Unfortunately, we are still left with the residual effects of sin in our lives in the form of our "sin nature" (Romans 7). The sin nature is the part of ourselves that is out to satisfy itself, to gratify itself, to protect itself, to glorify itself. It lives for the self. This is the continuing effect of sin in our lives and the ongoing problem in man.

Here again, our own best efforts at eradicating sin in our lives are fruitless. Biblical doctrine illustrates this quite clearly through "the law." Try as we might, we cannot fulfill the law on our own strength. In fact, it seems the harder we try, the worse off we are. Despite our best effort, the law kills (2 Corinthians 3:6). Using our own resources, we are hopeless and helpless.

Again, thanks be to God! He supplies the resources we need to participate in the maturing process of sanctification, that is, becoming holy, transformed more and more into the image of Jesus Christ. This is the process wherein the power of sin and selfishness in our lives is decreased and the power of the Spirit is increased. More and more we can be freed to live for the glory of God rather than the glory of ourselves. Gradually, we can know and love God more and have a resulting deeper love and compassion for those around us.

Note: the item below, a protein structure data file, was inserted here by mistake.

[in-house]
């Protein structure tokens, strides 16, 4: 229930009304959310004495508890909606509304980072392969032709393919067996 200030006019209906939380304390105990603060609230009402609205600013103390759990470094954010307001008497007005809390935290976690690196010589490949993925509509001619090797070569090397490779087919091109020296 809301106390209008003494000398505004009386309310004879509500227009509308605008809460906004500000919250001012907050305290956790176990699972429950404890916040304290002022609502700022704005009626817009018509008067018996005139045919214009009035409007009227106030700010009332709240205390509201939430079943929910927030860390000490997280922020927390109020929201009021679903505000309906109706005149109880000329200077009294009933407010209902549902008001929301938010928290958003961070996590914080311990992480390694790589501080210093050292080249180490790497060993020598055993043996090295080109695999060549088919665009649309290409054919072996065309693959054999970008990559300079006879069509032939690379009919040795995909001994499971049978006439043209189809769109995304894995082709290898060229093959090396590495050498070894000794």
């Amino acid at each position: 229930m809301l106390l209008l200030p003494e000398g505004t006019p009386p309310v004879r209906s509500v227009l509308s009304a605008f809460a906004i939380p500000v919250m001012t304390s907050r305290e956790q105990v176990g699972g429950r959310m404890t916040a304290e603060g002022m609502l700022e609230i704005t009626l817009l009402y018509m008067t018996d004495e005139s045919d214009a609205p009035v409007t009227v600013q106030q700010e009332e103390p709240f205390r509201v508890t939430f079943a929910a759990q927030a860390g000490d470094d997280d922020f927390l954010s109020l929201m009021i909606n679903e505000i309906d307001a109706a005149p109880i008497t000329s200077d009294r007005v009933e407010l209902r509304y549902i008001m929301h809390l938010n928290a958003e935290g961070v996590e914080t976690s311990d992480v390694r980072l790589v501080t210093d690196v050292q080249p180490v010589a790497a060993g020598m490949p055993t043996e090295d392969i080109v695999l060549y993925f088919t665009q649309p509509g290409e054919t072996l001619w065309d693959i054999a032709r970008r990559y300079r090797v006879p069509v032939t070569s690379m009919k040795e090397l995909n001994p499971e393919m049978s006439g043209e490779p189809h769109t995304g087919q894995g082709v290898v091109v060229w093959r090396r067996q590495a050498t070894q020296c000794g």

So what are some of God's resources for us? One is the power of the residue of the image of God the Father stamped upon us. There is a uniqueness and beauty in each one of us, which, though disguised by the fall, remains in our hearts. In quiet moments, we know deep down that we were created for Something More. We have longings that we cannot quench, pointing us toward deeper relationship and belonging, and toward greater significance, purpose, and meaning in life. The image of God is a resource that draws us to be more of what we were designed to be.

Another resource is the comfort, encouragement, and exhortation of the Holy Spirit as He gently draws us to let go of our sin nature and rely instead on Him. He speaks directly to our psyches, our hearts and souls. He comforts us with His love, with His presence, with His peace. He encourages us to take heart, to persevere, reminding us that the battle is His. He patiently exhorts us to let go of our reliance on our own powerless resources and to turn from our empty, foolish ways.